The Changed Realities of Corporate Relocation: Part Two

The mature population, especially the baby boomers, is increasing everywhere. Workers older than 45 years old are growing more than 18 times the rate of the under-45 population in the 2000s. With a majority of the voting-age population at least 45 years old, public policy should increasingly adapt to the aging population’s needs in this decade. With 92% of the growth among non-whites, primarily Hispanic and Asian, and 50 percent of births now non-white, the population is quickly transitioning away from traditional demographics.

An additional reality that will affect real estate development planning and potential hiring is reduced interstate migration. Studies point out that interstate migration slowed due to rising unemployment and the increase in home foreclosures. This affected college graduates and young adults, who tend to be the most mobile, the most. These groups can be the lifeblood of the labor force and they are most responsive to shifts in the growth industries. This is also indicative of young adults encountering a brutal job market, as many moved back home with their parents after graduating.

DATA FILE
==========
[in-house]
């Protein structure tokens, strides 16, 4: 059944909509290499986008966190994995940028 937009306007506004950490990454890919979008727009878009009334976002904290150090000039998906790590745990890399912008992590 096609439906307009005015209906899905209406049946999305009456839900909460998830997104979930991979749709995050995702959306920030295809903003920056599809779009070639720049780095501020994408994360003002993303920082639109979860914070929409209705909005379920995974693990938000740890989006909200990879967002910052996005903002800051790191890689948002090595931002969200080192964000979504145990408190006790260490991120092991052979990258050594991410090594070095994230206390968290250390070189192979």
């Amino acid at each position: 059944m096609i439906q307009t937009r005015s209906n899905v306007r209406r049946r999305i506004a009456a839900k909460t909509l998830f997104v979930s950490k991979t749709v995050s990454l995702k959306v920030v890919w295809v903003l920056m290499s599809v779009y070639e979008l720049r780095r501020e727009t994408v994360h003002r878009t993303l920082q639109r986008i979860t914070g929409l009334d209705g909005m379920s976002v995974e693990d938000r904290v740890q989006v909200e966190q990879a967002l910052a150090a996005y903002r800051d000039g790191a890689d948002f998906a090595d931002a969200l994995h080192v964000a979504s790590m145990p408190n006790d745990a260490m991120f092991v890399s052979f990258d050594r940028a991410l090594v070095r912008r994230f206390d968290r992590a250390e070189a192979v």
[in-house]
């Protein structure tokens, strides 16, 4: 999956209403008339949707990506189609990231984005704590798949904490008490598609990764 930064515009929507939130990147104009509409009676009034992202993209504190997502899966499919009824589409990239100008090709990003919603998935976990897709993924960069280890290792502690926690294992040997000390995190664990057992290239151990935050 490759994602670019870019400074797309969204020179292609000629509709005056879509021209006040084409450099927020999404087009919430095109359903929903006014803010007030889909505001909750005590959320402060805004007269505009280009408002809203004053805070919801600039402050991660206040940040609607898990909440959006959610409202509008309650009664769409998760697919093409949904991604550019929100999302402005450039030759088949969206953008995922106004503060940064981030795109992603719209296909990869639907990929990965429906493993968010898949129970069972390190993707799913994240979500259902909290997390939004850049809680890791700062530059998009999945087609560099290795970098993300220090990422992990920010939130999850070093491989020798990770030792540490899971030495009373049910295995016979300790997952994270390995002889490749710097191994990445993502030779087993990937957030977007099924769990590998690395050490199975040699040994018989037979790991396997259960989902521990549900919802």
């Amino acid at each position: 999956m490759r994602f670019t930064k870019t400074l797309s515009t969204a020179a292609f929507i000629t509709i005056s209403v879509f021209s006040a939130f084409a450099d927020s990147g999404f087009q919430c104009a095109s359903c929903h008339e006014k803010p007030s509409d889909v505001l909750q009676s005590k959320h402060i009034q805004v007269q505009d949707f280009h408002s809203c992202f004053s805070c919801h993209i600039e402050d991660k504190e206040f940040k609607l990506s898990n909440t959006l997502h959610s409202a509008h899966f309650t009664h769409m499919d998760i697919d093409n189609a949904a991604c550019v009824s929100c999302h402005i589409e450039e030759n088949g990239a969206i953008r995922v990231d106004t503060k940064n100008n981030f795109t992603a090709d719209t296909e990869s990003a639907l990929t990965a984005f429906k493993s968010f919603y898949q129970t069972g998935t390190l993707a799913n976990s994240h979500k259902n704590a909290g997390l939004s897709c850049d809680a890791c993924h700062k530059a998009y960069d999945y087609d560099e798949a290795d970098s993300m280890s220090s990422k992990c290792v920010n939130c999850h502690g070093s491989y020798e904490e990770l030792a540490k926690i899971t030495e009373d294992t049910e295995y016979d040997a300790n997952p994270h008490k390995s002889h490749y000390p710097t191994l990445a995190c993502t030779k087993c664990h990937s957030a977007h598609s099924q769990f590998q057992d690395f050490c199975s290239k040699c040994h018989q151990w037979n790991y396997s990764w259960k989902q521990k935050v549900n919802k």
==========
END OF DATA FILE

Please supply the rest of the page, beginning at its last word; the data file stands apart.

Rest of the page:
States and metropolitan areas that relied too heavily on immigration for growth will need to reanalyze their approach economic development. They’ll need to shape recruitment/retention efforts in order to diversify their economies and create more job opportunities for local residents. The slowdown may actually provide windfall population gains as locals will not be able to move due to a lack of employment options elsewhere. Companies with well thought-out, targeted industry planning, adoption of flexible economic incentives and training fund programs, and focused corporate relocation, could set the stage for growth in the following decade.

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